We stayed in the Stechelberg Hotel, which is right at the end of the road.

This was the view out our window.

No, we're not in Holland!

After giving our legs a good workout on some of the Swiss mountain paths, it was on to the lake district in southern Switzerland. But as we leave the area, one more shot back up the valley, this time early in the morning.

In between the Sustern and Gottard Passes we came upon this parade in a little village. Apparently it was time to move the cows from the upper pasture down lower for the winter and they make an event out of it.
All of the traffic was blocked as the procession headed down the road, huge cowbells clanging so loud it was impossible to talk and be heard (herd?). You just never know what you'll see when you travel on the back roads.

Switzerland has one very important distinction: it really doesn't have it's own language. In the western sections, some French but mostly German is spoken and in the south, Italian predominates. That makes life a little difficult for someone not used to the polyglot culture. A waiter would put down a plate on the table and often I couldn't remember whether to day "danke", "merci" or "grazzi"!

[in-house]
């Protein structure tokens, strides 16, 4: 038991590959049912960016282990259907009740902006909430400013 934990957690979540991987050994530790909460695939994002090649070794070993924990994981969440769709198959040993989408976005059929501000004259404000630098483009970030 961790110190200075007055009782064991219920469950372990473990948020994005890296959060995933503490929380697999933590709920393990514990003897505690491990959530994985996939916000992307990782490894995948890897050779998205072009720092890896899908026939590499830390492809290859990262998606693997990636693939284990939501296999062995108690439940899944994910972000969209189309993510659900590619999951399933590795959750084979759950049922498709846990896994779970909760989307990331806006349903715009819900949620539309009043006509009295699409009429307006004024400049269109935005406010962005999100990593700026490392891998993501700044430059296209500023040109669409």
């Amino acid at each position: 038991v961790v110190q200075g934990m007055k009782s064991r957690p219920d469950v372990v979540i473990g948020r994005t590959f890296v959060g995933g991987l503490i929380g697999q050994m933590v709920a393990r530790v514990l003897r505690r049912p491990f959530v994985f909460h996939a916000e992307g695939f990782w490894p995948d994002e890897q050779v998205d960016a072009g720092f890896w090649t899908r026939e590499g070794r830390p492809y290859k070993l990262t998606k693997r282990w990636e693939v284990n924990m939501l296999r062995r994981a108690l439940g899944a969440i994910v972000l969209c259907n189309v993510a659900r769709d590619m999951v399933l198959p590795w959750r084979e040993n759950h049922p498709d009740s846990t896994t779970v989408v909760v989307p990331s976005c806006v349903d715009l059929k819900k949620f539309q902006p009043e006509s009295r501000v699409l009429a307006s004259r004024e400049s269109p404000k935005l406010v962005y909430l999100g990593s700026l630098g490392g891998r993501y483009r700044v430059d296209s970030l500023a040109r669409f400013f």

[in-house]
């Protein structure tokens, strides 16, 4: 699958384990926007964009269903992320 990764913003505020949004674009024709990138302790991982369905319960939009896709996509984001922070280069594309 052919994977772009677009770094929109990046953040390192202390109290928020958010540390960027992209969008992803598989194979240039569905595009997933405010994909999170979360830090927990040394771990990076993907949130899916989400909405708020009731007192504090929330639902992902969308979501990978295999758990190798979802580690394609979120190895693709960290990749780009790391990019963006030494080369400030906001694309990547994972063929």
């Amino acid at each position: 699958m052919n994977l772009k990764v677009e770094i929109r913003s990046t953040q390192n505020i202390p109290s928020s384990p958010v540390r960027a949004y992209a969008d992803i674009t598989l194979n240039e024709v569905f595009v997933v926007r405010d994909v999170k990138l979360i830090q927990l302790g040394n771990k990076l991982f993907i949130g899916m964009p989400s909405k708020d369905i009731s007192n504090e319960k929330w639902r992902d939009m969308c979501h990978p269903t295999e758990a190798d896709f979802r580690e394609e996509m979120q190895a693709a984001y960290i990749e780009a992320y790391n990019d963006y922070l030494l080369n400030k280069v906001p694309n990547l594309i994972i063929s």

Monday, September 03, 2007

The Circle Is Complete

After a goodbye from John and Patti and a quick trip to the grocery store, we were on our way south from Haarlem. Just a couple of hours later we arrived at the Kager Plassen and the little island we had stayed at about a month ago. Since the summer school holidays are about over (most of the schools close in late June or early July and reopen around the first of September), it was quieter than before; mostly retirees on their boats, several doing what we planned; a little painting. Unfortunately, the weather refused to cooperate. It would be mostly sunny in the morning but as the day progressed the clouds would build and Cathy Jo ended up painting in the rain; guaranteed to ruin that fine glossy finish. After a couple of days of that we decided to give up and head for the barn.